No Boundaries

by Maggie

I know I am the main enabler and codependent of my 24 year old son. He is a heroin addict. He has spent 8 months using, 3-4 months in recovery every year since he was 17. My husband and I pay out of pocket for most of this unless, on the off chance he has insurance. Even in recovery, he uses - so I guess he really isn't ever sober for long.

With the advent of cell phones, he can get hold of me anyhow and anywhere. He is extremely manipulative. Starts every conversation with "I don't need money". But, by the end of each call I am wiring him cash or putting gas in his car. If he does work, the money goes to cigarettes and drugs. Quite frankly it is a pathetic situation. Is he sick - yes. Am I sick - yes.

I went 1 entire day not answering the phone. I turned my phones off. It was very refreshing. If I pick up a call 1 time; I will get 10 - 15 calls until he gets what he wants. I know this behavior started when he was a teen. I still felt I had parenting to do, support to give. I do feel so very bad that this is the path his life is stuck on. But, 7 years is just too much and too much emotion, time and money has been lost along the way.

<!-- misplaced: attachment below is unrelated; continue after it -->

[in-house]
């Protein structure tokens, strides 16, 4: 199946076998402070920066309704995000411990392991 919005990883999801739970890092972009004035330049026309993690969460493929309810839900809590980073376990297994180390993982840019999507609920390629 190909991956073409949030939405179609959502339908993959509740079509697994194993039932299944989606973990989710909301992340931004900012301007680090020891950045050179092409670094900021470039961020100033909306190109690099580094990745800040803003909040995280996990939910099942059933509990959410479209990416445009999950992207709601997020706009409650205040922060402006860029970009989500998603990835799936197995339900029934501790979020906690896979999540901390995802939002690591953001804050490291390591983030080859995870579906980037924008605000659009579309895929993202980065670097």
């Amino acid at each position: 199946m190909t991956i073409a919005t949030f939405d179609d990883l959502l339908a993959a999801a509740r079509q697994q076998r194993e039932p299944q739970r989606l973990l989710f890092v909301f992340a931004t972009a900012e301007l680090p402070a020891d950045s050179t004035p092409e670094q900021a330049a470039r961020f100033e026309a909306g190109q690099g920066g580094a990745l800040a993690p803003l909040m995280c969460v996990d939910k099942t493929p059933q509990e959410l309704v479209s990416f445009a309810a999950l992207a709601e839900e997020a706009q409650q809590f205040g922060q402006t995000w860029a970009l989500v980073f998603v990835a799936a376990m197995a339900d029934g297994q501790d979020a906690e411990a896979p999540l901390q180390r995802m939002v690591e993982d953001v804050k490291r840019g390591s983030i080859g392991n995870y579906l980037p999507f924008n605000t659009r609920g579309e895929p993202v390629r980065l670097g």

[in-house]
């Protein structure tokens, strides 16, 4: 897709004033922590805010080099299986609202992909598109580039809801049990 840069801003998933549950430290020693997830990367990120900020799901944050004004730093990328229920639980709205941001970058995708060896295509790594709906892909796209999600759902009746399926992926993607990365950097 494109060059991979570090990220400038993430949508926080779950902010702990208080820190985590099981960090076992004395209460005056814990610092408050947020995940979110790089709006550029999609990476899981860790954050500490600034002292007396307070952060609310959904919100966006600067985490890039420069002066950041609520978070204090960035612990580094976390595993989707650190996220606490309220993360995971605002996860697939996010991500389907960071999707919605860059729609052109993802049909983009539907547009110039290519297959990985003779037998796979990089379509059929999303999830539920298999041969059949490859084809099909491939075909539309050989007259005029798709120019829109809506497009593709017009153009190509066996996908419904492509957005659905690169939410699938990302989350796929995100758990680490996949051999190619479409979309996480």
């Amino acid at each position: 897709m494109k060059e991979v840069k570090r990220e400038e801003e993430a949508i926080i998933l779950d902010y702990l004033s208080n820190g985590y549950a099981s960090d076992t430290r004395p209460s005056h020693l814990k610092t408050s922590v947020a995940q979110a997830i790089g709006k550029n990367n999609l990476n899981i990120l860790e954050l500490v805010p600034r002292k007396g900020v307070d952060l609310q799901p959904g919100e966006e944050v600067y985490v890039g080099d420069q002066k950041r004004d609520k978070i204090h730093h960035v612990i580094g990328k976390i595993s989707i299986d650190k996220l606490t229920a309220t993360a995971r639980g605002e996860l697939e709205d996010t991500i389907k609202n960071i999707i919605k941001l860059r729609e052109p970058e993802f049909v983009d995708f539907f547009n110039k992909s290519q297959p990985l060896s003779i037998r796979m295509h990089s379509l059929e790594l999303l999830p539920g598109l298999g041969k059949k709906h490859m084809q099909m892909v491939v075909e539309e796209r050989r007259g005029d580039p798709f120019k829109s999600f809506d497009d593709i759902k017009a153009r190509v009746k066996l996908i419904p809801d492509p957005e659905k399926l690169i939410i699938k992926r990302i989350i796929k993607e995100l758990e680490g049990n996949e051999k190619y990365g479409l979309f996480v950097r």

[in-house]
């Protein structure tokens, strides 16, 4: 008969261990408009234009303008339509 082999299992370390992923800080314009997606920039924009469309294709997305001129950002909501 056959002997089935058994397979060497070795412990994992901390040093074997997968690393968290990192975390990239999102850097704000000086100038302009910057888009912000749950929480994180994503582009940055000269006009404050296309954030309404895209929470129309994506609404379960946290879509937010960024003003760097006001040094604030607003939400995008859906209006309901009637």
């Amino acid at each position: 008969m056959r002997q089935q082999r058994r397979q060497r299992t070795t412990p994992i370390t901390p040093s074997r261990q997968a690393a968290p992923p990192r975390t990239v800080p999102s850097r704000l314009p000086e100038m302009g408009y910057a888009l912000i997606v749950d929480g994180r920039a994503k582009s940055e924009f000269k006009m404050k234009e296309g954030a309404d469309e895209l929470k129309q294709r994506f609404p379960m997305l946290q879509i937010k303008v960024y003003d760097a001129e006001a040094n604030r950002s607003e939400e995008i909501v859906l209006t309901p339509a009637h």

I get up every day and say this is the day I won't do it. I am not doing well in that regard.

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Jun 07, 2010
I encourage you ladies
by: Anonymous

Maggie, Angie and anyone else. I encourage you all to be strong and not enable your sons. I know first hand what the end results is if you continue enabling. I buried my 33 year old step son one month ago. He died of a drug overdose. His mother and step father kept helping him with finances, gave him a place to live, a car to drive etc. He also was manipulative. It takes a really really strong person to not help the people they love. But I don't want you to go through what my husband and I have went through. Please please please stop right now.

May 29, 2010
To: Maggie and Angie
by: Anonymous